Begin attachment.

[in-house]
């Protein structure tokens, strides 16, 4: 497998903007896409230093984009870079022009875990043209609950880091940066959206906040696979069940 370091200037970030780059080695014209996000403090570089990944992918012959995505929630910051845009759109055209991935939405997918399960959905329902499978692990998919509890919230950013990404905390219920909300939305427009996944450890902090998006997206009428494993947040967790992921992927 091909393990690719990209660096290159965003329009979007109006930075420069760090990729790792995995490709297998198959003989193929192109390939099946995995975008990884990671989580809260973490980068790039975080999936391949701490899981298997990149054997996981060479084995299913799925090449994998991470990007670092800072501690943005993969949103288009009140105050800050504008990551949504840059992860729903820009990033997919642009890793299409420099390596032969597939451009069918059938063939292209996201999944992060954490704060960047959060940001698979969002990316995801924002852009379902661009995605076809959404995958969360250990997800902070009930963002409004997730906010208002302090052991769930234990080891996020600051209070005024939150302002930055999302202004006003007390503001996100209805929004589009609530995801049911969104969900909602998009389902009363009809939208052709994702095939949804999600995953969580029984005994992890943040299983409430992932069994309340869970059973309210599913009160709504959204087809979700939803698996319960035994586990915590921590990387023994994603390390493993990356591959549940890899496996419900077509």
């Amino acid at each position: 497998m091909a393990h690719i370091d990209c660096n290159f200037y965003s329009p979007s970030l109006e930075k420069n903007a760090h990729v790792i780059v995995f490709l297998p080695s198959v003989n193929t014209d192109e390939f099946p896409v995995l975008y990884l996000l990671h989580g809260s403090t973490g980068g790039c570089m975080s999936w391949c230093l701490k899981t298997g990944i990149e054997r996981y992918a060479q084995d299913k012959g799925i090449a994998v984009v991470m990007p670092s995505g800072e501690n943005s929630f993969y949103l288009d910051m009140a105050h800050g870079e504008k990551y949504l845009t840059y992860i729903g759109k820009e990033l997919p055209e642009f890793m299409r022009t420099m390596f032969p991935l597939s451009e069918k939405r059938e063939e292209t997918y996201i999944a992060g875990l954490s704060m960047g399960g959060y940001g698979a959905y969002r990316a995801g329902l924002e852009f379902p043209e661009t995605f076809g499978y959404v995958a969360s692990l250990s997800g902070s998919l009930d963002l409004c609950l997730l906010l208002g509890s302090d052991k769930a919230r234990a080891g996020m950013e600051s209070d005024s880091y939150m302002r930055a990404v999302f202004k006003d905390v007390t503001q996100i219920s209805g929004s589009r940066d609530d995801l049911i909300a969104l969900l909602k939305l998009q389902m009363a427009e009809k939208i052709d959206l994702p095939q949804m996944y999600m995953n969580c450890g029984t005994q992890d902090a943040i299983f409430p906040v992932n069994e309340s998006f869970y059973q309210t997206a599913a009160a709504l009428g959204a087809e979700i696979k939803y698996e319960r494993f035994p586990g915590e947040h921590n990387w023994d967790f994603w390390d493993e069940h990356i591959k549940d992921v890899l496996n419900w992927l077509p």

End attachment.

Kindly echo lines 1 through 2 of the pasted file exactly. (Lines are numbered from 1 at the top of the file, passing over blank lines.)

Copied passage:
[in-house]
């Protein structure tokens, strides 16, 4: 497998903007896409230093984009870079022009875990043209609950880091940066959206906040696979069940 370091200037970030780059080695014209996000403090570089990944992918012959995505929630910051845009759109055209991935939405997918399960959905329902499978692990998919509890919230950013990404905390219920909300939305427009996944450890902090998006997206009428494993947040967790992921992927 091909393990690719990209660096290159965003329009979007109006930075420069760090990729790792995995490709297998198959003989193929192109390939099946995995975008990884990671989580809260973490980068790039975080999936391949701490899981298997990149054997996981060479084995299913799925090449994998991470990007670092800072501690943005993969949103288009009140105050800050504008990551949504840059992860729903820009990033997919642009890793299409420099390596032969597939451009069918059938063939292209996201999944992060954490704060960047959060940001698979969002990316995801924002852009379902661009995605076809959404995958969360250990997800902070009930963002409004997730906010208002302090052991769930234990080891996020600051209070005024939150302002930055999302202004006003007390503001996100209805929004589009609530995801049911969104969900909602998009389902009363009809939208052709994702095939949804999600995953969580029984005994992890943040299983409430992932069994309340869970059973309210599913009160709504959204087809979700939803698996319960035994586990915590921590990387023994994603390390493993990356591959549940890899496996419900077509």